Sunday, August 28, 2005
Norwegian Beer: Haandbryggeriet (or There IS life in the beer tundra)
The permafrost may be thawing, though it certainly did not feel like that walking through Oslo's street tonight. Every morning on my way to work I pass by several tank lorries pumping Ringnes beer into the tanks at Oslo's bars and nightclubs. This is the Norwegian beer scene anno 2005- light golden alcoholic water from the almost monopolistic beer producer (calling them brewers I would not, since that is a craft profession) makes sure that people get their alcoholic dosage. Beer is what beer does.
But something strange is happening, even in the country that boasts to be different. Brewers are appearing- enthusiasts that have a desire to create craft brews, despite the hurdles imposed by a government obsessed with alcohol taxes and regulation, monopolistic industry practices and the ignorant consumer.
Already the Norwegian microbrewer Den Nøgne Ø (meaning The Naked Island) is making world-class beers, beers that are prominently displayed even in Denmark, an up-and-coming beer heaven. Now a new brewery has been set up in Drammen, a town just west of Oslo and home of the long-standing, independent Aas brewery, which in between the regular lagers also produce a couple of interesting beers.
The new brewery is called Haandbryggeriet, the old-fashioned, but English-compatible spelling of what translates as the Hand Brewery, and the brewers started brewing as a hobby (hobby brewers are also now as hand brewers in Denmark, by the way).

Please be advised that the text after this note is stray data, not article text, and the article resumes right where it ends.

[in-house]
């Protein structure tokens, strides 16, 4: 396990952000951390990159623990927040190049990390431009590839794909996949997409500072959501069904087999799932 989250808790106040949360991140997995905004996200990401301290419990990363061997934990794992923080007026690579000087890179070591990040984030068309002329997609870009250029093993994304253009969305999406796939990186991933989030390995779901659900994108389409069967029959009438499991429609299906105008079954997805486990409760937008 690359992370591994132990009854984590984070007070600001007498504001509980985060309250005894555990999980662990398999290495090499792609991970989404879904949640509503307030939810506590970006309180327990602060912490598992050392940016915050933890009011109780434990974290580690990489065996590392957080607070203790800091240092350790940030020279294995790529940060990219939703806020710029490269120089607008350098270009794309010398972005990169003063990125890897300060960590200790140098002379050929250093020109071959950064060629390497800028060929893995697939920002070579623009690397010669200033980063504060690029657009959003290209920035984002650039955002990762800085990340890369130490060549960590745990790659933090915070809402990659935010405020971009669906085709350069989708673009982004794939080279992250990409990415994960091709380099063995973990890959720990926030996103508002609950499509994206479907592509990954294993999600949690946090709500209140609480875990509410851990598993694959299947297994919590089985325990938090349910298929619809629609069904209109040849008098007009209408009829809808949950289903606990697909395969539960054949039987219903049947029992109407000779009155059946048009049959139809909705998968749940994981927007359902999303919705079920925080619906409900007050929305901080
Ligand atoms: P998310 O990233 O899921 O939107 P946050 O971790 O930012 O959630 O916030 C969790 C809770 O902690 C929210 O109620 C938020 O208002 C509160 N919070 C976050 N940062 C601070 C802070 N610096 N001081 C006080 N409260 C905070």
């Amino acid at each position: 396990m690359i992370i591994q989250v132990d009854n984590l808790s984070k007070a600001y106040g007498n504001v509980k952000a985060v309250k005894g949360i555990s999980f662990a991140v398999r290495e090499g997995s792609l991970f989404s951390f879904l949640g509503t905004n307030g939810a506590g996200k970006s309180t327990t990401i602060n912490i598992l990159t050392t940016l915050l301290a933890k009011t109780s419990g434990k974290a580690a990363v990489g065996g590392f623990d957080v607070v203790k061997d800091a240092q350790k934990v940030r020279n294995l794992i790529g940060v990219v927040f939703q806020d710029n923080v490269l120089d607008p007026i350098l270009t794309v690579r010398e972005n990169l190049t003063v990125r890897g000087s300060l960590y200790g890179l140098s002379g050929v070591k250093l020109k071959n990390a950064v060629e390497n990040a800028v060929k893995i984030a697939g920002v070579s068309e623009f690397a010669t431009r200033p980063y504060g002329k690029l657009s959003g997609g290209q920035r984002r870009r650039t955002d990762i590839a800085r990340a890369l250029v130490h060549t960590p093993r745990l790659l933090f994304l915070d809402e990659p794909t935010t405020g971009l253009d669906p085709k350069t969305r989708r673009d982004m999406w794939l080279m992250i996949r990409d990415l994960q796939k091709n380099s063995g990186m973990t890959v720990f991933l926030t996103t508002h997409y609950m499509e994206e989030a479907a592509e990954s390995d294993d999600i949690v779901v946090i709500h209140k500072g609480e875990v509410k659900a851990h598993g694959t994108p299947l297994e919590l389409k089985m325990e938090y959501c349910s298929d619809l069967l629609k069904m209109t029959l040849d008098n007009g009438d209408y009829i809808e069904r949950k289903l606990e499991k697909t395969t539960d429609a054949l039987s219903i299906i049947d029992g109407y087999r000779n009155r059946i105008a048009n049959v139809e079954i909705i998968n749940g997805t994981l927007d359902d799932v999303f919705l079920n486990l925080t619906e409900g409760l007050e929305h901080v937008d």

My friend and I had the pleasure of tasting brew nos. 1 and 4, Bavarian Weizen and India Pale Ale, respectively, at a café that looked like a likely Ringnes outlet, cheap and scruffy. The place, Newman's Pub, next to the Eldorado cinema, seemed to be an unlikely outlet for a quality brew, but the place surprised by also housing a huge billiard venue. There may be more to a place than meets the eye from the outside. In this case, the other Drammen beer on tap may easily be the connection to the craft brewers.
The beers were over-carefully poured at almost freezing temperatures, so that the Bavarian Weizen appeared almost without any head, which is rather atypical for the style, to put it mildly. Both were hazy amber, the weizen lightly so. Of the two I would say the India Pale Ale was the more successful. Only 6.5% but with a good citrus aroma from the hops, balanced by some caramel malt flavour. Not bad for the first attempt, though still a long way to go to reach the Nøgne Ø India Pale Ale (both typical US west Coast interpretations of the style). The yeast did not settle very well, though, so the last centimeters of the 77 kroner (equals almost 10 euro) half litre bottle were rather unattractively muddy. The weizen was rather more lightweight at 5.5% alcohol, but with the typical banana and bubblegum aromas. The finish was more bitter than expected.
Despite my reservations this is an exciting new entrant on the Norwegian beer scene. I look forward to serving this beer at home at a more aroma-friendly temperature, literally serving the beers more justice, hopefully before its becoming winter in this lager beer tundra.....